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Ghana government and banks called upon to provide crop insurance for farmers

  • July 5, 2022

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Professor John Asafu-Adjaye, a Senior Fellow, African Center for Economic Transformation, has appealed to government to consider introducing policies that would enable farmers to get insurance for their crops.

The Insurance will protect against either the loss of farmers’ crops to natural disasters, such as hail, drought, and floods, or the loss of revenue to declines in the prices of agricultural commodities.

He made the call when young farmers, especially females lamented over the challenges they faced in the value-chain with accessing credits, markets and lands at the “Mastercard Foundation Scholars Program Annual Research and Learning Summit” organized by Camfed Ghana.

The Summit, in Accra, was on the theme: “Supporting Youth-led Enterprises in Agricultural Value Chains”.

Prof Asafu-Adjaye said many financial institutions were hesitant to insure crops due to some risks that might be attached to it.

He said it was, however, crucial that government played a pivotal role in making it possible especially to achieve the Paris Agreement and fight climate change.

Mr Rexford Akrong, a PhD Candidate, University of Cape Coast, presenting a study he conducted on: “Youth Agriculture in the horticulture value chain: the case of small scale mango farmers in southern Ghana,” said in Shai Osudoku, Yilo Krobo and Manya Krobo, mango production was male dominated and the situation was the same nationwide.

Moreover, small scale farmers accounted for 90 percent of total mangoes produced in Ghana.

He said whereas nearly all food crops produced in the country ended up in domestic low value markets, a significant proportion of cash crops such as mango produced were sold in both domestic and international high value markets.

Mr Akrong said the study also showed that young people could spiral growth in the sector as they were more educated, flexible and dynamic in

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Farmers appeal for crop insurance from government and banks

  • July 5, 2022

Panelists at an agro-investment summit in Accra Panelists at an agro-investment summit in Accra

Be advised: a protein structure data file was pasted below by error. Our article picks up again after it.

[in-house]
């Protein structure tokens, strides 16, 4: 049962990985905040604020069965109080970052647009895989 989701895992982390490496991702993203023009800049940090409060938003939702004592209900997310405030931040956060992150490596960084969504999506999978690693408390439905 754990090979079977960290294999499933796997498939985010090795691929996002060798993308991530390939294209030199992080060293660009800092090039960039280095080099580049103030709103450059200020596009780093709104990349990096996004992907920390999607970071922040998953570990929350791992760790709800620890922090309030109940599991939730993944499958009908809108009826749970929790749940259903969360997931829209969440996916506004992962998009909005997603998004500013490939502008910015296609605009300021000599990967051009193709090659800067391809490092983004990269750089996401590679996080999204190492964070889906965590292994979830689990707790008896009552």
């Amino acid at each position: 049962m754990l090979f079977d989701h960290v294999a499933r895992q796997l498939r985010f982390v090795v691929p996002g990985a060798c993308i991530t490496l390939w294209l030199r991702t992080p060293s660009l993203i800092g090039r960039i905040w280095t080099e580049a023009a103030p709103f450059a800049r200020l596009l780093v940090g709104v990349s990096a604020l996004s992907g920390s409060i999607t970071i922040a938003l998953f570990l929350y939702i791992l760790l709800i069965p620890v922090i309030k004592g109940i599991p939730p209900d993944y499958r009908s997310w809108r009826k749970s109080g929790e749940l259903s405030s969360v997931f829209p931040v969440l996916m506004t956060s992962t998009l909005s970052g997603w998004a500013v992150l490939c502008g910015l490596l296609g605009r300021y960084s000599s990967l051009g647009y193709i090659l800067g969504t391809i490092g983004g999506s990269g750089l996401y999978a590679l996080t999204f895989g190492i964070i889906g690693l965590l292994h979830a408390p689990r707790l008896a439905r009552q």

Professor John Asafu-Adjaye, a Senior Fellow, African Center for Economic Transformation, has appealed to government to consider introducing policies that would enable farmers to get insurance for their crops.

The Insurance will protect against either the loss of farmers’ crops to natural disasters, such as hail, drought, and floods, or the loss of revenue to declines in the prices of agricultural commodities.

He made the call when young farmers, especially females lamented over the challenges they faced in the value-chain with accessing credits, markets and lands at the “Mastercard Foundation Scholars Program Annual Research and Learning Summit” organized by Camfed Ghana.

The Summit, in Accra, was on the theme: “Supporting Youth-led Enterprises in Agricultural Value Chains”.

Prof Asafu-Adjaye said many financial institutions were hesitant to insure crops due to some risks that might be attached to it.

He said it was, however, crucial that government played a pivotal role in making it possible especially to achieve the Paris Agreement and fight climate change.

Mr Rexford Akrong, a PhD Candidate, University of Cape Coast, presenting a study he conducted on: “Youth Agriculture in the horticulture value chain: the case of small scale mango farmers in southern Ghana,” said in Shai Osudoku, Yilo Krobo and Manya Krobo, mango production was male dominated and the situation was the same nationwide.

Moreover, small scale farmers accounted for 90 percent of total mangoes produced in Ghana.

He said whereas nearly all food crops produced in the country ended up in domestic low value markets, a significant proportion of cash crops such as mango produced were sold in both domestic and international high value markets.

Mr Akrong said the study also showed that young people could spiral growth in the sector as they were more educated, flexible and dynamic

Read the rest